Home John Podesta Part 1 Part 2- Woolsey Part 3 Part 4 Part 5 Part 6 Part 7 Part 8 Conclusion Clinton Alien cartoon Archives Podesta Testimony Clinton Alien Talk Laurance Rockefeller Rockefeller Initiative Clinton Roswell Hillary Files Clinton Library Secrecy


On 5/14/93, there were actually two UFO briefings prepared for   President Clinton's Science Advisor. This second briefing, prepared by Dr. Bruce Maccabee at the request of Dr. Ronald Pandolfi at the CIA, was prepared in less than one day.

As far as we know this briefing was not presented. It arrived at the Science Advisor's office just as the UFO briefing given by Laurance Rockefeller was ending.



During the early summer of 1947 hundreds or thousands of people including military saw shiny circular objects flying through the sky. Civilian researchers over the last 15 years have learned from several former Air Force officers that during this time the Air Force retrieved, from the desert near Roswell, New Mexico, debris with unusual physical properties, which evidently came from a non-man made device that crashed.

Based on the testimony of numerous witnesses and government documents some civilian researchers now believe that the government, with top level authorization, took a two pronged approach to the problem. On the one hand the Air Force set up an intelligence collection program at the Secret Restricted level run by the Air Material Command (AMC) at Wright-Patterson Air Force Base in Ohio. (TAB A, TAB B) On the other hand, the government at the compartmented level carried out analysis of the retrieved material and attempted to correlate this with sighting information collected through official channels. The compartmented project was completely independent of the collection effort.

Subsequently the Air Force set up three consecutive publicly-known projects to collect and analyze civilian and military sightings which did not involve debris (Project Sign, 1948-49; Project-Grudge, 1949-1951; Project Blue Book, 1952-1969). In 1952 the Battelle Memorial Institute, under Air Force contract, began a statistical study of over 3,000 sightings between 1947 and 1952. (TAB C) The statistics showed that on the average about 20 % were not explained and that of the best sightings (best witnesses, most complete reporting) over 30% were unexplained. The report included several examples of unexplainable sightings. (TAB D)

In 1967 the Air Force, at Congress' direction, supported an independent investigation at the University of Colorado. (TAB E) After about a year and a half the Director of the investigation concluded that "nothing had been learned" and that the Air Force should end its involvement. However, the Colorado investigators couldn't explain about 30 of the about 90 sightings it investigated. The American Institute of Aeronautics and Astronautics pointed out that the large percentage of unexplained was justification for continuing the investigation. (TAB F)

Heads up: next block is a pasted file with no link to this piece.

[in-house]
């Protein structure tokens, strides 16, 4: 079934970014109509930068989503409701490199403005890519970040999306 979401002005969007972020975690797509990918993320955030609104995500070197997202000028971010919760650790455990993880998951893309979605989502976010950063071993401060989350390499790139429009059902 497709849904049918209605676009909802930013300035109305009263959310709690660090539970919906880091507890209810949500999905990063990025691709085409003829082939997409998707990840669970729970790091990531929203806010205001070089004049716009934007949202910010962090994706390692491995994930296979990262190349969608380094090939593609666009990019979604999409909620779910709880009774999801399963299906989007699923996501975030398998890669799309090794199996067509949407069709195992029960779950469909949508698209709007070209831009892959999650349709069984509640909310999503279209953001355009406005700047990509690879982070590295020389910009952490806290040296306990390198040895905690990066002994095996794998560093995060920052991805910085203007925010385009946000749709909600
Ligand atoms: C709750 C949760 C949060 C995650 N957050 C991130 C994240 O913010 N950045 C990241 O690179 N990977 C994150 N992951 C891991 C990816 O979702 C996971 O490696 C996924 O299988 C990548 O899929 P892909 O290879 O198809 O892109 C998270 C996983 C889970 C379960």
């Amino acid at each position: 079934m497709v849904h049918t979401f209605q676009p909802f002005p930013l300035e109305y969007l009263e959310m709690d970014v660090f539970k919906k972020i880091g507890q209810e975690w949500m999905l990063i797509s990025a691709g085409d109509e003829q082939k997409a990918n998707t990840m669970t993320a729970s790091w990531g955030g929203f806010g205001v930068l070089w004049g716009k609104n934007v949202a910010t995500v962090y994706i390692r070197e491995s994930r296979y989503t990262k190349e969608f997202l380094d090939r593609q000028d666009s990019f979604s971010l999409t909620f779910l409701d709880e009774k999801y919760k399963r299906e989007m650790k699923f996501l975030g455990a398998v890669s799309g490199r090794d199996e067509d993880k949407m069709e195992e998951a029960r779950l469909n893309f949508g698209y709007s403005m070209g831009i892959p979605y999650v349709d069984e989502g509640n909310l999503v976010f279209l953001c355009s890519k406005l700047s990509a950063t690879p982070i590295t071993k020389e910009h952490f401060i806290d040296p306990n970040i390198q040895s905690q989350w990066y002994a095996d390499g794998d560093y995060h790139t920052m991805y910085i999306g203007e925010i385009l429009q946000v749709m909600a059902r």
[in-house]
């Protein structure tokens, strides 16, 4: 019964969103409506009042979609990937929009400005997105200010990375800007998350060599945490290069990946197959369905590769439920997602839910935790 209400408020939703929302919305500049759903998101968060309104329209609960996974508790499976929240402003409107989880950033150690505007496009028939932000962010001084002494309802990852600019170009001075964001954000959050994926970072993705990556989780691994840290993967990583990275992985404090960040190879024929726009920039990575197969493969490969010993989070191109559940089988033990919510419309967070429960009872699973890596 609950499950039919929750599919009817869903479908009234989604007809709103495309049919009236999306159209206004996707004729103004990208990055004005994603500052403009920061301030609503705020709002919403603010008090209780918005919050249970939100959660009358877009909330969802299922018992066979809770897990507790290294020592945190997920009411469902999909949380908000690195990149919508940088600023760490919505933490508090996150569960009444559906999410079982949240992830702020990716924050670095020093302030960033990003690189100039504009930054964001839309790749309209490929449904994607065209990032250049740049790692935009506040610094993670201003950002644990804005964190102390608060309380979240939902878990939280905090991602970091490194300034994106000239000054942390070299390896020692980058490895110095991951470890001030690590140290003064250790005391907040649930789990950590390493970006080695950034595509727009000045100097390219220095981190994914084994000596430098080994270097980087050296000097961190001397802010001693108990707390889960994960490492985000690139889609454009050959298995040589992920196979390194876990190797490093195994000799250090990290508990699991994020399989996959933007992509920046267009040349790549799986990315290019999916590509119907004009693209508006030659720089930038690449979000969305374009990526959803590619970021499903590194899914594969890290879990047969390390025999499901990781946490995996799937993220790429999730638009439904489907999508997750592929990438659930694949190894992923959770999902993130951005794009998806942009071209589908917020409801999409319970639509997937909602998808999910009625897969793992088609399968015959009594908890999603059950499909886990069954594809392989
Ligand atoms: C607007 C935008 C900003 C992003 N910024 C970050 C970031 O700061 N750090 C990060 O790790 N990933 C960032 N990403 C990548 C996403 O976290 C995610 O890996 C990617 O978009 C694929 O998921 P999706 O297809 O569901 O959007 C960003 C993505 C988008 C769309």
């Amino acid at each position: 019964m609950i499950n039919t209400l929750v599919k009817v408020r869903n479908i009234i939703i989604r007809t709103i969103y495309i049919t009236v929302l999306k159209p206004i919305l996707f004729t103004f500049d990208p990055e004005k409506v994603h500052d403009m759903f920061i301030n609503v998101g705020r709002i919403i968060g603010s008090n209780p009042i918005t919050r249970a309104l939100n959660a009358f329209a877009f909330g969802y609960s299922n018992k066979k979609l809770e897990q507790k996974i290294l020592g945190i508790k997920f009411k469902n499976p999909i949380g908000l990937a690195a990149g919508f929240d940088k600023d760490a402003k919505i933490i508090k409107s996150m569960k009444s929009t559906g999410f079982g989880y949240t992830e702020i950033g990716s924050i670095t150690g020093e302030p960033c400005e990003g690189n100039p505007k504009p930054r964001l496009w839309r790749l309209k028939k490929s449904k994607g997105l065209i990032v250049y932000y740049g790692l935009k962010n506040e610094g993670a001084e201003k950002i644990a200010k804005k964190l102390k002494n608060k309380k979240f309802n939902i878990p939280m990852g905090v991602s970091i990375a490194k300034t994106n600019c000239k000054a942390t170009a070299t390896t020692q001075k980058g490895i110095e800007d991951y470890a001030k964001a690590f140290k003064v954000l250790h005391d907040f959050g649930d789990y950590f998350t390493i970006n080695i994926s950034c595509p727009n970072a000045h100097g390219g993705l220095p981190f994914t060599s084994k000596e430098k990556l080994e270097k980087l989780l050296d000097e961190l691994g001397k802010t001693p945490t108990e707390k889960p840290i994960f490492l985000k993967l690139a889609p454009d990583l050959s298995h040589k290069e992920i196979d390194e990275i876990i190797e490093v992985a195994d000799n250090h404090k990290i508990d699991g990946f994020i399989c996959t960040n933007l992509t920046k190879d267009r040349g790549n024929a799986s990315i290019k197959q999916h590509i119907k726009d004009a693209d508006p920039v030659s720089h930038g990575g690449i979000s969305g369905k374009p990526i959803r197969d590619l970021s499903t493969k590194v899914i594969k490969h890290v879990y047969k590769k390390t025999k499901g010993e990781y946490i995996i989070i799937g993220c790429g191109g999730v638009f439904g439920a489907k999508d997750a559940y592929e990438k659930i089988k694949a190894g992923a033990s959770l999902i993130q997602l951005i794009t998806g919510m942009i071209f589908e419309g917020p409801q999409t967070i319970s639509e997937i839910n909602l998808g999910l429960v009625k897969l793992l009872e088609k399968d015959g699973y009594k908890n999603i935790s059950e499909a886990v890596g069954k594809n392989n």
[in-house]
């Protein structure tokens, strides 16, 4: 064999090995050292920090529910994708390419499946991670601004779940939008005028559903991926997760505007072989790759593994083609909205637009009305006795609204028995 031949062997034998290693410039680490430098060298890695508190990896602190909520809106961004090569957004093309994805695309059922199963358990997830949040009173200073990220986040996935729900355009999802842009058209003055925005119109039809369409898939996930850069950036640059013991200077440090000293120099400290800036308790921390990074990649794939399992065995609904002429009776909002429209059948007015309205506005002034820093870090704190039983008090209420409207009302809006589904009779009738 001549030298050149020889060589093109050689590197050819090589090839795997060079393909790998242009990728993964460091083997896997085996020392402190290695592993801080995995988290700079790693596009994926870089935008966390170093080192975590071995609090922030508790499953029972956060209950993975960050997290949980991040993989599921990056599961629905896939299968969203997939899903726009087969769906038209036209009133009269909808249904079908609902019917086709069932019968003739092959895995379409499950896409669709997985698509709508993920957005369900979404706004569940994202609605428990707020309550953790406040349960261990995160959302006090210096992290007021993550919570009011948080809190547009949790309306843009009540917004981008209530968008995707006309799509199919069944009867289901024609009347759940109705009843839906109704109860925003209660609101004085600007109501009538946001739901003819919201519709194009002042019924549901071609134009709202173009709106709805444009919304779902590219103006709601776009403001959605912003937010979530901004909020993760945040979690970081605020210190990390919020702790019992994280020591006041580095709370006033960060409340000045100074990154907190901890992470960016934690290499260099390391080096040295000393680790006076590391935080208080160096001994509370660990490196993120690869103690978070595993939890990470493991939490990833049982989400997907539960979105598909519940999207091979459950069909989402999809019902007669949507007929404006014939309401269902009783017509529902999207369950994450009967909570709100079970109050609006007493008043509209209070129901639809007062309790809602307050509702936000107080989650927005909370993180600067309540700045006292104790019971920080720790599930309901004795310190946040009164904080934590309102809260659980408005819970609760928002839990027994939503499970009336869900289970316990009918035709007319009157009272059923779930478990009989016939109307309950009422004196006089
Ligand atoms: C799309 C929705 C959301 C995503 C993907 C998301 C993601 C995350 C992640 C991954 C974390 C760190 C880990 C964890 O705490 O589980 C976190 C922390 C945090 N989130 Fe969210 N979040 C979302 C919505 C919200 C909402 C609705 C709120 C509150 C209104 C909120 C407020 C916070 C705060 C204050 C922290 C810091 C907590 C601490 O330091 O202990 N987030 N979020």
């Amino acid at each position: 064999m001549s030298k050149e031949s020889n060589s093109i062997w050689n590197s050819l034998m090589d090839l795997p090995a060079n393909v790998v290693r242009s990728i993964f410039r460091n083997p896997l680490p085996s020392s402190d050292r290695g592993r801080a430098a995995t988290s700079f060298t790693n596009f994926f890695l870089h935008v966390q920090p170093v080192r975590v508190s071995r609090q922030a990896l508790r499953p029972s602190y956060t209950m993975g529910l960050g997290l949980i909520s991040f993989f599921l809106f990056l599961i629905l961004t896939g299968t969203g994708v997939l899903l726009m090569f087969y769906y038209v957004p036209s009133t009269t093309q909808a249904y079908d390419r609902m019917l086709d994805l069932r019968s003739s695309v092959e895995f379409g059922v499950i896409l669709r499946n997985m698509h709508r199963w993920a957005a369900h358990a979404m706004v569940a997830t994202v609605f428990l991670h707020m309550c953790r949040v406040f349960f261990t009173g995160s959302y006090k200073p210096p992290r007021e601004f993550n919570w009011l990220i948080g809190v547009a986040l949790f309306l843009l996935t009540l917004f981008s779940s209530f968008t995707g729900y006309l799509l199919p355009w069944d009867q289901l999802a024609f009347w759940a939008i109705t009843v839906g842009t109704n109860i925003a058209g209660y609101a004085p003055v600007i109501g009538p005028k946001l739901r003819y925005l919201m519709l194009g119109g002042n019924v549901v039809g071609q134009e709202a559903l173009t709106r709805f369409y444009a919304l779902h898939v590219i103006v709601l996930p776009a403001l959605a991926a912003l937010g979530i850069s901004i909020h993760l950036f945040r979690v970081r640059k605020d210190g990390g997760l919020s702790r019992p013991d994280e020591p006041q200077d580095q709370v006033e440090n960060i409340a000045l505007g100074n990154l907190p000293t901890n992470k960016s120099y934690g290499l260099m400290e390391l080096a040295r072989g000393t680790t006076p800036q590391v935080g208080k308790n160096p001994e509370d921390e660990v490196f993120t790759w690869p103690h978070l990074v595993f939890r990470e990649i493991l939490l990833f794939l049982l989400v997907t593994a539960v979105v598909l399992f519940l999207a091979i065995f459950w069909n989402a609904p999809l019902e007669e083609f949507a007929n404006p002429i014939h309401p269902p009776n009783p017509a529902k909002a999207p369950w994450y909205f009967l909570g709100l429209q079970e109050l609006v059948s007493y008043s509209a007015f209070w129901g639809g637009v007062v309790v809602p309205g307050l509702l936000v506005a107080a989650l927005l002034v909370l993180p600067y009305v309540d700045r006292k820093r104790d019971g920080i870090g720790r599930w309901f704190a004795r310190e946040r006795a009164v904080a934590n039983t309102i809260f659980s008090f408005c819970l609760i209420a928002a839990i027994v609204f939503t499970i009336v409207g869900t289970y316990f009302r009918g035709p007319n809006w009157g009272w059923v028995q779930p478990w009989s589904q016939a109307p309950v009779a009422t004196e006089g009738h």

In 1969 the Air Force closed Project Blue Book and has not maintained a publicly known investigation since. However, the Air Force does admit to investigating sightings over Air Force Bases. (TAB G)

Since 1969 there have been thousands of sightings worldwide. Some have involved the US military. (TAB H). One sighting was investigated by the Federal Aeronautics Administration. (TAB I)

Other governments have taken a more open attitude toward the subject and some have set up official investigating groups. (TAB J) The recent (1989-1990) sighting flap in Russia and Belgium involved military Russian and Belgian jet "chases" of UFOs. General Igor Maltsev, in charge of the Air Defense of the Moscow Area, reported publicly that he had "more than 100 visual observations" compiled by military commanders concerning a UFO that was flying near Moscow and was detected on radar (TAB K). Later, General Ivan Tretyak, Chief of all the Russian Air Forces, confirmed Maltsev's report and hinted that Soviet developments to counter Stealth might provide further information about UFOs. (TAB L) Gorbachev, during a speech to workers in the Urals in the spring of 1990 said that UFO reports should be studied. (TAB M)

Serious investigators of this subject have concluded that some unusual phenomena have, in fact, been observed visually and on instruments (TAB N).

Furthermore, combining the early history of the Air Force approach to the subject with numerous documents and "leaked information" some investigators have concluded that there has been a compartmented study of debris and bodies from at least one crash of an alien craft.